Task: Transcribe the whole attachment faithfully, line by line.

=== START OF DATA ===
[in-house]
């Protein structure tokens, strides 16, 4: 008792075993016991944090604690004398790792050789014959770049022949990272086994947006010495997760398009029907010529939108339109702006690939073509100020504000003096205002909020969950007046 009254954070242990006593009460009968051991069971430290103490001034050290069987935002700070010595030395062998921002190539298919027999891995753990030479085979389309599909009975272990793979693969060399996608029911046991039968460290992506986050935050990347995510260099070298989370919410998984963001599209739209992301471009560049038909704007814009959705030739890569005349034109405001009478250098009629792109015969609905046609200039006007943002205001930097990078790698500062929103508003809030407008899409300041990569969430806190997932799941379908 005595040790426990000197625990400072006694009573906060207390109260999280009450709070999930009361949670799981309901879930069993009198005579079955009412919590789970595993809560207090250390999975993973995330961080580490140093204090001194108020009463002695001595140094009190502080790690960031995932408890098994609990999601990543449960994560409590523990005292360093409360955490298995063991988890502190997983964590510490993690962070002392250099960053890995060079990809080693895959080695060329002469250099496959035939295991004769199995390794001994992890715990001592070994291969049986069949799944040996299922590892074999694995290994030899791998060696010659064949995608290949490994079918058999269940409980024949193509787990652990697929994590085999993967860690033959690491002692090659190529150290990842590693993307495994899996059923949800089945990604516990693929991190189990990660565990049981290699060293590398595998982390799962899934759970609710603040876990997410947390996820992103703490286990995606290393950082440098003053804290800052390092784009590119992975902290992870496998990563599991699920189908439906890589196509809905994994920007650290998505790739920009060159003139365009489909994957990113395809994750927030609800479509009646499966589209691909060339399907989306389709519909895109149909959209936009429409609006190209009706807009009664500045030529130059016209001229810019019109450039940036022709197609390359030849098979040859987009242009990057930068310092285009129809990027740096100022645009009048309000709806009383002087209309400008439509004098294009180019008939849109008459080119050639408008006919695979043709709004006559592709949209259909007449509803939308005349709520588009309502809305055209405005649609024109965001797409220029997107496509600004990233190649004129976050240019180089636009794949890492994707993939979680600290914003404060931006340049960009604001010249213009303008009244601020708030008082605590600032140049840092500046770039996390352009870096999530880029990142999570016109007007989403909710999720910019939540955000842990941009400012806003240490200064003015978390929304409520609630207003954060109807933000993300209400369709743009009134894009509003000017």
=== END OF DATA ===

[in-house]
């Protein structure tokens, strides 16, 4: 008792075993016991944090604690004398790792050789014959770049022949990272086994947006010495997760398009029907010529939108339109702006690939073509100020504000003096205002909020969950007046 009254954070242990006593009460009968051991069971430290103490001034050290069987935002700070010595030395062998921002190539298919027999891995753990030479085979389309599909009975272990793979693969060399996608029911046991039968460290992506986050935050990347995510260099070298989370919410998984963001599209739209992301471009560049038909704007814009959705030739890569005349034109405001009478250098009629792109015969609905046609200039006007943002205001930097990078790698500062929103508003809030407008899409300041990569969430806190997932799941379908 005595040790426990000197625990400072006694009573906060207390109260999280009450709070999930009361949670799981309901879930069993009198005579079955009412919590789970595993809560207090250390999975993973995330961080580490140093204090001194108020009463002695001595140094009190502080790690960031995932408890098994609990999601990543449960994560409590523990005292360093409360955490298995063991988890502190997983964590510490993690962070002392250099960053890995060079990809080693895959080695060329002469250099496959035939295991004769199995390794001994992890715990001592070994291969049986069949799944040996299922590892074999694995290994030899791998060696010659064949995608290949490994079918058999269940409980024949193509787990652990697929994590085999993967860690033959690491002692090659190529150290990842590693993307495994899996059923949800089945990604516990693929991190189990990660565990049981290699060293590398595998982390799962899934759970609710603040876990997410947390996820992103703490286990995606290393950082440098003053804290800052390092784009590119992975902290992870496998990563599991699920189908439906890589196509809905994994920007650290998505790739920009060159003139365009489909994957990113395809994750927030609800479509009646499966589209691909060339399907989306389709519909895109149909959209936009429409609006190209009706807009009664500045030529130059016209001229810019019109450039940036022709197609390359030849098979040859987009242009990057930068310092285009129809990027740096100022645009009048309000709806009383002087209309400008439509004098294009180019008939849109008459080119050639408008006919695979043709709004006559592709949209259909007449509803939308005349709520588009309502809305055209405005649609024109965001797409220029997107496509600004990233190649004129976050240019180089636009794949890492994707993939979680600290914003404060931006340049960009604001010249213009303008009244601020708030008082605590600032140049840092500046770039996390352009870096999530880029990142999570016109007007989403909710999720910019939540955000842990941009400012806003240490200064003015978390929304409520609630207003954060109807933000993300209400369709743009009134894009509003000017």